Macau’s top official has called the analysis and questioning on gaming operator’s possibility to endure the ongoing losses brought about by Macau’s pandemic control measures “rumors” and “conspiracy theories”.

In response to questions by lawmakers, the SAR’s Chief Executive said these “conspiracy theories are not useful for anyone”.

This comes as Macau’s gaming operators file earnings reports showing hundreds of millions of dollars in losses per quarter, and are under constant threat of further casino closures in the case that Macau suffers what authorities deem to be a severe outbreak.

The official Portuguese-language translation of what the official said on Wednesday noted that “the industry is dying, but I think the concessionaires already have opportunities to survive, we need to have a look back on the experience of the past 10 years”.

Just the previous day, the official had noted that three years of pandemic prevention measures had caused “difficulties” for the operators, but that “looking at the past 20 years […] you can see the revenues have been abundant”.

Ho Iat Seng doubled down on the comment on Wednesday, noting that “having business doesn’t mean always having profit […] there are never permanent profits”.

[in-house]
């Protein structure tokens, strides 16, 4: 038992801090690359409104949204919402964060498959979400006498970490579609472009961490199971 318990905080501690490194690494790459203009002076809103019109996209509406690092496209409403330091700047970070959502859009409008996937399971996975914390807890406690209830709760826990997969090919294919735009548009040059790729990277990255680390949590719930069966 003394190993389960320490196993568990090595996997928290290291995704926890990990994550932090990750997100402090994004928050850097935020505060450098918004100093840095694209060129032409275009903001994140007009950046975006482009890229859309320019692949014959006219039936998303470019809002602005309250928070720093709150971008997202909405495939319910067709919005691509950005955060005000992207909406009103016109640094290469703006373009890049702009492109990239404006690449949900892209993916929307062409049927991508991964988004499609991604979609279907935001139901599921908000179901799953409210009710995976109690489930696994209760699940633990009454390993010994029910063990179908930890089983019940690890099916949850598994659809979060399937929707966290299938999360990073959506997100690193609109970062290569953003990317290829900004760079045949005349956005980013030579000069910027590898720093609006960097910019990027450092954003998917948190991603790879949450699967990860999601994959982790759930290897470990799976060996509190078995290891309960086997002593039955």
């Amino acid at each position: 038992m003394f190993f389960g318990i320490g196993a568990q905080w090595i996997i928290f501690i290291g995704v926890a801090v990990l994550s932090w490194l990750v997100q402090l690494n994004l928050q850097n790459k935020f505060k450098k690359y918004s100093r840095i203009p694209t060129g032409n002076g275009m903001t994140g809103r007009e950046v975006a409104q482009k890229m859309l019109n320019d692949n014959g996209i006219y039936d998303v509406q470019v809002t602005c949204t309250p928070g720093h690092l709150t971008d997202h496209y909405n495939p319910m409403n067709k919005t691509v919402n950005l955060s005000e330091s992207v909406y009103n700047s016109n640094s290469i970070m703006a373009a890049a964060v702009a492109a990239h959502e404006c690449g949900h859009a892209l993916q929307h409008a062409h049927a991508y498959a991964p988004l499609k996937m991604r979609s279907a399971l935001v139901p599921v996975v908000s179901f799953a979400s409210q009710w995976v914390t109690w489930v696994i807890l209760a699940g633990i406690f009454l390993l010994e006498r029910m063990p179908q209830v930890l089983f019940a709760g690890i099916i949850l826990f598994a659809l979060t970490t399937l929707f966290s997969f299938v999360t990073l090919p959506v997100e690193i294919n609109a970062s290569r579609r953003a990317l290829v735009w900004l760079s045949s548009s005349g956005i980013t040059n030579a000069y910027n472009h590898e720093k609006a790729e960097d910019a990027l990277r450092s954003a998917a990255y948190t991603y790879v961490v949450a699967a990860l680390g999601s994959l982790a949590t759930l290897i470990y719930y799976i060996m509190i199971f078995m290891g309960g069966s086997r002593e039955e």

Currently, seven groups, including Macau’s current six concessionaires and Genting, are competing for the six new gaming concessions ideally to come into effect on January 1st of 2023.

Speaking of the six current concessionaires, the top official stated that “by participating in the tender, it shows their confidence that the dimension of the industry continues to increase”.

As previously reported by TDM, the new contracts will require an investment of MOP100 billion ($12.5 billion) by the six concessionaires over the ten-year period of their new gaming licenses.

On Tuesday, Ho Iat Seng also outlined the breakdown of the gaming industry’s contribution to Macau’s economic growth, stating that non-gaming must make up 60 percent of GDP, while gaming can only occupy 40 percent.

Speaking on Wednesday, he indicated that this breakdown is intrinsically linked to visa issuance by authorities in mainland China.

“We require under the new concessions the introduction of non-gaming elements. We need to have this as a base, otherwise, our primary sources of tourism will be affected. In our negotiations (with concessionaires) we have required non-gaming elements – which is supported by the central government, (and will see growth) with the recommencement of e-visas and tour group visas”.

Tour group visas, which were expected to be issued starting November 1st, are not yet being issued by mainland Chinese authorities.

Due to the discovery of new cases in both Macau and the neighboring city of Zhuhai, a negative NAT test result, taken within 24-hours, is now being required to cross the border.